MBS Day Ahead: Settling In To Pre-Fed Trading Range; Rate Cushions Getting Thinner
With the exception of a surprise stimulus plan announcement or a huge departure from expectations in certain economic reports, the bond market is locked into its final approach pattern ahead of tomorrow’s Fed announcement. This involves a range of .87 to .96 in 10yr yields–one that’s unlikely to change before tomorrow afternoon.
That range is determined by the highs and lows from last week, but .96% has been in play since June when it turned away the summer’s only significant threat to ultra low/flat interest rate paralysis. Granted, yields were slightly higher than .96% on a few recent occasions, but that ceiling provided a firm bounce last Wednesday. Moreover, the entirety of December has thus far been characterized by one quick adjustment toward higher yields followed by a linear consolidation back toward lower levels.
While it’s a good thing to see rates trending lower in linear fashion, this particular example may not warrant much enthusiasm. If anything, it presents a bit of a risk due to the confluence of two “floors”–one of them from the .87% level above and the other from the longer-standing uptrend in rates.
All other things being equal, the positive trend of the past 2 weeks is most likely due to traders getting ready to go on a selling spree if the Fed abstains from adjusting its bond buying balance tomorrow (a reference to WAM or “weighted average maturity”–the only thing the Fed is really considering changing at the moment).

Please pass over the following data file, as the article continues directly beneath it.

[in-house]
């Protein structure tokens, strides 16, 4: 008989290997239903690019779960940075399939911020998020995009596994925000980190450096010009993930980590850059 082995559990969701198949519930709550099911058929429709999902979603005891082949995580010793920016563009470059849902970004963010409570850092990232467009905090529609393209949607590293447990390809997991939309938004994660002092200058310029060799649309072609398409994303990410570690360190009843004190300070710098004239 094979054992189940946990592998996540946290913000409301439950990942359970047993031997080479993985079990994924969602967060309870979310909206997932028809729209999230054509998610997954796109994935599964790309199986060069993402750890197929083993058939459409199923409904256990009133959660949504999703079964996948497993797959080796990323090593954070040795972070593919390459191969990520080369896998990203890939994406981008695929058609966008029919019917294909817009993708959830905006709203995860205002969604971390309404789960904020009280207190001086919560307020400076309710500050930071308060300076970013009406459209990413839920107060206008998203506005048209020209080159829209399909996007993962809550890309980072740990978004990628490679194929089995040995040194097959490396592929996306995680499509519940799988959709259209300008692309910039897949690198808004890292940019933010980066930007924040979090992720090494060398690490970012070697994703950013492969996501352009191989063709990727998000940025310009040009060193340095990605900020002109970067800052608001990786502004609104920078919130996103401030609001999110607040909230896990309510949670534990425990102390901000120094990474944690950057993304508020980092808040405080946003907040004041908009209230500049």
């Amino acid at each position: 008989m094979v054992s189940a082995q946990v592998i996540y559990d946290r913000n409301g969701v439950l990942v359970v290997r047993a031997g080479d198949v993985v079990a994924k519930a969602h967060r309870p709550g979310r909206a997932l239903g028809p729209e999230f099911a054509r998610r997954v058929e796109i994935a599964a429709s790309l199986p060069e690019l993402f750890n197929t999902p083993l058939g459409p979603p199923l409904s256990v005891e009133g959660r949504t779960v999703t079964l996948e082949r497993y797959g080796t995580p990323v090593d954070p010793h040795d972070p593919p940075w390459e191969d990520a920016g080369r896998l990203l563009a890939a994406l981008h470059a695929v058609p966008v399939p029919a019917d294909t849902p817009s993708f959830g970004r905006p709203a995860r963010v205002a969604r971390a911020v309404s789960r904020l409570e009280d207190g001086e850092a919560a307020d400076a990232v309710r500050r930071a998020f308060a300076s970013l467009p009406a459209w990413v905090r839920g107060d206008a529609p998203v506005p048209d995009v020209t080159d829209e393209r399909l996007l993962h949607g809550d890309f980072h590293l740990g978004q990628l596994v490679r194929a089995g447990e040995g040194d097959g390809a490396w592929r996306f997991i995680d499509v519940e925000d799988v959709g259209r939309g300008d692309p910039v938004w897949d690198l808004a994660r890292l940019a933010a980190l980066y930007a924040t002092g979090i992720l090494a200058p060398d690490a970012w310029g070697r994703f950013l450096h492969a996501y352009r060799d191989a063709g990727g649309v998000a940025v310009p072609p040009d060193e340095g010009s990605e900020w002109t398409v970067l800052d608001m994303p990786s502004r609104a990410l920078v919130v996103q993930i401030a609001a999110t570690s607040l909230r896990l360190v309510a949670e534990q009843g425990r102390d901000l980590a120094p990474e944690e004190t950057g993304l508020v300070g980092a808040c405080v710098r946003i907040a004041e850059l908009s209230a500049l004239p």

It might seem incongruous to discuss a longer-term trend toward higher rates given that mortgage rates are near all-time lows and have undergone no such trend. But that has everything to do with ultra wide lender spreads (i.e. “cushion” against bond market volatility) combined with an epic winning streak for MBS vs Treasuries. Both of those advantages are mere shells of their former selves heading into the end of 2020–especially MBS vs Treasury spreads. There’s some more room left to soak up bond market weakness via mortgage lender margins, but not nearly as much as there was just a few weeks ago.
Beyond that, we have to consider that the new normal for those margins is likely bigger than it was in the past. We can’t really know where the new normal is, but it would be a big surprise to make it back to the ‘old normal’ range considering the various issues facing servicing valuations post covid–issues that won’t go away quickly in 2021.
Plenty of cushion left according to ‘old normal,’ but if we assume a mere 20bps increase for ‘new normal,’ rates are already troublingly close to running out of room to outperform.
MBS Pricing Snapshot
Pricing shown below is delayed, please note the timestamp at the bottom. Real time pricing is available via MBS Live.
103-19 : -0-02
0.9150 : +0.0240
|Pricing as of 12/15/20 9:52AMEST|
Tomorrow’s Economic Calendar